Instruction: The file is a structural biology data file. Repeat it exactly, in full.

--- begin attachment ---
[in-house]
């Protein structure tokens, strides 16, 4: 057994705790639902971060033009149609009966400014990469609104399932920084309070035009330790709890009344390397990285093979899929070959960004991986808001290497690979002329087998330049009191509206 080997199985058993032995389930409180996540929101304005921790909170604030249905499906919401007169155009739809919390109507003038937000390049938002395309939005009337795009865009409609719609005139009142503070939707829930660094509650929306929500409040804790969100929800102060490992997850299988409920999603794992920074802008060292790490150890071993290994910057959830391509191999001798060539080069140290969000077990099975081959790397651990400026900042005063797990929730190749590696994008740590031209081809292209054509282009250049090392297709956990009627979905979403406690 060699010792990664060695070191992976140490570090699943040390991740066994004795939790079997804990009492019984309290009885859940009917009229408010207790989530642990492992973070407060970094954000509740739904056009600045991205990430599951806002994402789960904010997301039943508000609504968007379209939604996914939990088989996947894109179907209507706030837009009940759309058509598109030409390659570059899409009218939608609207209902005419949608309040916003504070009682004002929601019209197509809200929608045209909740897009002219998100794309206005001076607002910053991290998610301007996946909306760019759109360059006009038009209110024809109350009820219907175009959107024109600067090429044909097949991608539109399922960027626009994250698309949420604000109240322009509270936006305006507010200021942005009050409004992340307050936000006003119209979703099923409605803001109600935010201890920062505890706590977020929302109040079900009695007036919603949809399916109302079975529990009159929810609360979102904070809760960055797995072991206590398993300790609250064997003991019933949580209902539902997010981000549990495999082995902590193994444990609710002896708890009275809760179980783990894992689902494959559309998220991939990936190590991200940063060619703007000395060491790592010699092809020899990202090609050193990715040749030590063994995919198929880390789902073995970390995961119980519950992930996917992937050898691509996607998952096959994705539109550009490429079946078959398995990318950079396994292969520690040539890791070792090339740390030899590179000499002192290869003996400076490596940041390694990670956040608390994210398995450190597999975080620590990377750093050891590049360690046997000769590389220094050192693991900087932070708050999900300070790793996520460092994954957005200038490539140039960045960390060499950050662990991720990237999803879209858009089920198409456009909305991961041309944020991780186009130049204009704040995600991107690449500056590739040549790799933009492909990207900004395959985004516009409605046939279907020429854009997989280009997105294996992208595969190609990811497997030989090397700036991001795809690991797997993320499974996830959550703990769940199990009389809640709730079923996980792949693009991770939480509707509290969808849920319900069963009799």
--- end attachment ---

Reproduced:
[in-house]
């Protein structure tokens, strides 16, 4: 057994705790639902971060033009149609009966400014990469609104399932920084309070035009330790709890009344390397990285093979899929070959960004991986808001290497690979002329087998330049009191509206 080997199985058993032995389930409180996540929101304005921790909170604030249905499906919401007169155009739809919390109507003038937000390049938002395309939005009337795009865009409609719609005139009142503070939707829930660094509650929306929500409040804790969100929800102060490992997850299988409920999603794992920074802008060292790490150890071993290994910057959830391509191999001798060539080069140290969000077990099975081959790397651990400026900042005063797990929730190749590696994008740590031209081809292209054509282009250049090392297709956990009627979905979403406690 060699010792990664060695070191992976140490570090699943040390991740066994004795939790079997804990009492019984309290009885859940009917009229408010207790989530642990492992973070407060970094954000509740739904056009600045991205990430599951806002994402789960904010997301039943508000609504968007379209939604996914939990088989996947894109179907209507706030837009009940759309058509598109030409390659570059899409009218939608609207209902005419949608309040916003504070009682004002929601019209197509809200929608045209909740897009002219998100794309206005001076607002910053991290998610301007996946909306760019759109360059006009038009209110024809109350009820219907175009959107024109600067090429044909097949991608539109399922960027626009994250698309949420604000109240322009509270936006305006507010200021942005009050409004992340307050936000006003119209979703099923409605803001109600935010201890920062505890706590977020929302109040079900009695007036919603949809399916109302079975529990009159929810609360979102904070809760960055797995072991206590398993300790609250064997003991019933949580209902539902997010981000549990495999082995902590193994444990609710002896708890009275809760179980783990894992689902494959559309998220991939990936190590991200940063060619703007000395060491790592010699092809020899990202090609050193990715040749030590063994995919198929880390789902073995970390995961119980519950992930996917992937050898691509996607998952096959994705539109550009490429079946078959398995990318950079396994292969520690040539890791070792090339740390030899590179000499002192290869003996400076490596940041390694990670956040608390994210398995450190597999975080620590990377750093050891590049360690046997000769590389220094050192693991900087932070708050999900300070790793996520460092994954957005200038490539140039960045960390060499950050662990991720990237999803879209858009089920198409456009909305991961041309944020991780186009130049204009704040995600991107690449500056590739040549790799933009492909990207900004395959985004516009409605046939279907020429854009997989280009997105294996992208595969190609990811497997030989090397700036991001795809690991797997993320499974996830959550703990769940199990009389809640709730079923996980792949693009991770939480509707509290969808849920319900069963009799």